Dylan Martin calls winning last year’s KC SuperStar competition and the $7,500 college scholarship that went with it a “life-changing experience.”
“Winning the scholarship makes it possible for me to attend Belmont University in Nashville this fall. I could never have done it without the scholarship,” said Martin, now a senior at Blue Valley Northwest. He said he fell in love in with Belmont when he visited as a sophomore, but he didn’t think he’d be able to attend until he won the scholarship.
“It changed my goals for the future. I want to make music entertainment my career.”
More than 100 singers from the metropolitan area’s high schools auditioned last Sunday at the Jewish Community Center hoping to be this year’s KC SuperStar in the “American Idol” style competition produced by the Jewish Community Center of Greater Kansas City.
A second day of auditions will be held from 1 to 5 p.m. this coming Sunday. “We’re expecting at least a hundred more contestants at this session, too,” said contest coordinator Felice Azorsky.
Maggie Marx, 16, a junior at Shawnee Mission Northwest who placed second last year and won a $2,500 scholarship, plans to audition at the second session.
“I decided on the second one because I was in a musical at school last weekend and I wanted to let my voice recover,” she said.
Scholarships for this year’s competition have been increased to $10,000 for the winner, $5,000 for second, $2,500 third, $1,000 fourth and $500 for other finalists. An audience will choose the winner at the finals on Aug. 24 at Yardley Hall at Johnson County Community College.
The field will be reduced to 25 singers on April 26 and 10 finalists will be selected from that group on June 9, Azorsky said.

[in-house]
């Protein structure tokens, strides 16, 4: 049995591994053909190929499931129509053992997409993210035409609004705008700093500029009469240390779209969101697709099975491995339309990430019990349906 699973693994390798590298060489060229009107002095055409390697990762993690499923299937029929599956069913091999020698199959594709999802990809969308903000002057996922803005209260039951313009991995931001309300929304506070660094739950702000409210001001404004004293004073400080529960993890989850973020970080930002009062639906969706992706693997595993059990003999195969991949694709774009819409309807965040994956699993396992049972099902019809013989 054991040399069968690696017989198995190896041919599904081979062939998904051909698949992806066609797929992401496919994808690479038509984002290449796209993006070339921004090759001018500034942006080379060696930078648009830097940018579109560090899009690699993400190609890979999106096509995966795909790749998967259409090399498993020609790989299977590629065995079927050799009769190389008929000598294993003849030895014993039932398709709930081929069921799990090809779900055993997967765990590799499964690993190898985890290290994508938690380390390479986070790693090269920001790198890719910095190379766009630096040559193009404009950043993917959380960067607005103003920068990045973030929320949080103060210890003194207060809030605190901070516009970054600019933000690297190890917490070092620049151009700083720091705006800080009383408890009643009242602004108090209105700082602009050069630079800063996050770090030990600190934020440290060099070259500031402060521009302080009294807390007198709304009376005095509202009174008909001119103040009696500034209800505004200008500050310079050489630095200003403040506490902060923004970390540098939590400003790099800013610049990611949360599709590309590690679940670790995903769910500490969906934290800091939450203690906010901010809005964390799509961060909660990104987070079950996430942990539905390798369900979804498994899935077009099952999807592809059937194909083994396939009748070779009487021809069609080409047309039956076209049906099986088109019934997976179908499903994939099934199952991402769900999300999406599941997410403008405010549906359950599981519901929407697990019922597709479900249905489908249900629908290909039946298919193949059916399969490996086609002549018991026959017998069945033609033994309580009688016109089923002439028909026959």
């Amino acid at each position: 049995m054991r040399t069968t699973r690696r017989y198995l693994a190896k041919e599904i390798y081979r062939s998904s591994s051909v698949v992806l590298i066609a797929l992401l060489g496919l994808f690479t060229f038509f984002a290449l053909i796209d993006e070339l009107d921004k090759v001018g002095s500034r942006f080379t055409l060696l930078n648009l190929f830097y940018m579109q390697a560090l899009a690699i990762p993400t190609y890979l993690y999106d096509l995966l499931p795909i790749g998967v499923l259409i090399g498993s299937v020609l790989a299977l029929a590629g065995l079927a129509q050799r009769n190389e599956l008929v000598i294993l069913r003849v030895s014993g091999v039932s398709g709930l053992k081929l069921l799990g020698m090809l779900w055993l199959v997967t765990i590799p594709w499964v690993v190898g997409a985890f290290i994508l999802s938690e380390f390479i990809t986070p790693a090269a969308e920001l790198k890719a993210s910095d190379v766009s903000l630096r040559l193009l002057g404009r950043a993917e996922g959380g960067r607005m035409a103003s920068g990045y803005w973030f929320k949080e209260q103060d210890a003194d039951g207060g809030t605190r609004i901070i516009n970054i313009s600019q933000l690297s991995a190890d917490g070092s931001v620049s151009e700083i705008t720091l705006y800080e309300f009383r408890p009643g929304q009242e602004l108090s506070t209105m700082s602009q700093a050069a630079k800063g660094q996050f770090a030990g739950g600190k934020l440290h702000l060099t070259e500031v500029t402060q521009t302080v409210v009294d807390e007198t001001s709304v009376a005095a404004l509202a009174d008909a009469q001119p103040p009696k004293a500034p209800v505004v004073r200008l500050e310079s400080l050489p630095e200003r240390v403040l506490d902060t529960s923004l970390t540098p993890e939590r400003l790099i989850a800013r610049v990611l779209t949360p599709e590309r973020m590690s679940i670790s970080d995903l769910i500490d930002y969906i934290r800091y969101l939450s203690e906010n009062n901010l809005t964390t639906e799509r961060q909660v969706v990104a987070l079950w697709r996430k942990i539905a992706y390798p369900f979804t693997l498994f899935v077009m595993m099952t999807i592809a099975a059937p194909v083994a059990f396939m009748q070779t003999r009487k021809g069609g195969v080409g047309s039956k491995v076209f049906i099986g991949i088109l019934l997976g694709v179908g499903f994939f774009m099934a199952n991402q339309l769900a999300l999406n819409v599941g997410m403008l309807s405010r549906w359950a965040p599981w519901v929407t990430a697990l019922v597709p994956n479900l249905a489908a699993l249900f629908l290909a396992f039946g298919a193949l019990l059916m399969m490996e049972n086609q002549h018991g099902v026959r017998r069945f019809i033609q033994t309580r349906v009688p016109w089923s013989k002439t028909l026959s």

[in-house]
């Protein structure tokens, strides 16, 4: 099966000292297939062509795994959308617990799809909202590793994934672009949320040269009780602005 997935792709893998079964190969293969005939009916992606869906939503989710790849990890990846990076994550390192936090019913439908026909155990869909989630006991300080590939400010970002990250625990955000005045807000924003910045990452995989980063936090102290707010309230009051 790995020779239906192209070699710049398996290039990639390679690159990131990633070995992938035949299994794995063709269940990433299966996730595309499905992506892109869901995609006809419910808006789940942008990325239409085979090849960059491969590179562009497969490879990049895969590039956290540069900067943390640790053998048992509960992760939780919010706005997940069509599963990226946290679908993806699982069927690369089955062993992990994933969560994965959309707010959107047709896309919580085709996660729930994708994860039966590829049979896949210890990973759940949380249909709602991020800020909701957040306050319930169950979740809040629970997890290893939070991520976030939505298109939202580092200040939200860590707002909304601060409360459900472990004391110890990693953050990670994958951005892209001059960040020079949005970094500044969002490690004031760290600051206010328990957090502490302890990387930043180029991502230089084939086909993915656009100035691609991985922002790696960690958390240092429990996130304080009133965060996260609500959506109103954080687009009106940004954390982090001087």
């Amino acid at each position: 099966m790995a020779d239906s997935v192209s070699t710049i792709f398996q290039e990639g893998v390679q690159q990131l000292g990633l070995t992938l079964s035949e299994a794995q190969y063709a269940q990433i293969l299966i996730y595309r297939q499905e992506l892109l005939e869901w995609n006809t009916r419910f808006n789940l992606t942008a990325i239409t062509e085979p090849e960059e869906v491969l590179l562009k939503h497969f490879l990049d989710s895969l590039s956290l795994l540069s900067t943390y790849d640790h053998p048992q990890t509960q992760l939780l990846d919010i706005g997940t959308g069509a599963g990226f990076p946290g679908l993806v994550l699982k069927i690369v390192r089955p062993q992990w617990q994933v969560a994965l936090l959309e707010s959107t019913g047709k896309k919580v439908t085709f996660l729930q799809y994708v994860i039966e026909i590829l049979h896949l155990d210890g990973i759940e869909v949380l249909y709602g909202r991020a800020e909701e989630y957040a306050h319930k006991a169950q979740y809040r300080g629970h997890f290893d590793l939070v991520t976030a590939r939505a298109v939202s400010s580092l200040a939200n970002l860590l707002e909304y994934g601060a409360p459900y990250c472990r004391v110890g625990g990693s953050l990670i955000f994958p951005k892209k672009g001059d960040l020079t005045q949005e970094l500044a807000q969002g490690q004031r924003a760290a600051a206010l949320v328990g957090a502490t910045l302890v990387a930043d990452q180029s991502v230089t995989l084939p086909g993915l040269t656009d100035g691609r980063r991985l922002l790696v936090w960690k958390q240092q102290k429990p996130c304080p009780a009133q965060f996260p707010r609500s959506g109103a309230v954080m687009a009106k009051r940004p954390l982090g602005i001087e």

“When judging auditions we look for performers who connect with us through their performance,” said producer Tammy Ruder. “Number one, can they sing on pitch? Secondly, did they convey the feeling behind the song and draw us into the story they’re telling? If you can do both of these things, it’s a slam dunk.”
Martin can’t compete again because he won last year. But there he was at Sunday’s auditions to encourage contestants and tell them what to expect in the audition room. “I tried to calm their nerves a little bit, especially the first-timers,” he said.
Audrey Voravong, 16, a sophomore at Bishop Miege and a first-timer, appreciated Martin’s help. “I was nervous, very nervous. I was shaking all over,” she said. “The judges smiled and that helped.”
Max Peterson, 16, a sophomore at Blue Valley North, was auditioning for the second time and was relaxed. “There’s nothing like experience. I’ve done a lot of theater at school and that makes auditioning easier,” he said.
Rachel Thomas, 18, who lives in Gladstone and is a senior at St. Pius X, said she gained confidence as her audition went along. “The judges were so nice and encouraging,” she said. “I’d love to make acting a career, not just as a singer.”
Anna O’Renick, 15, a sophomore at William Chrisman High School, is another contestant who auditioned at her vocal teacher’s suggestion. “She thought it would be good experience for me,” Anna said. “She was right, it was good experience. I’m glad I did. I enjoy being on stage.”
Being KC Superstar has provided good exposure for Martin this year. It led to several opportunities, including singing the national anthem at the Chiefs’ last home football game. He also has been invited to sing the national anthem at Sporting Kansas City’s soccer game on May 4.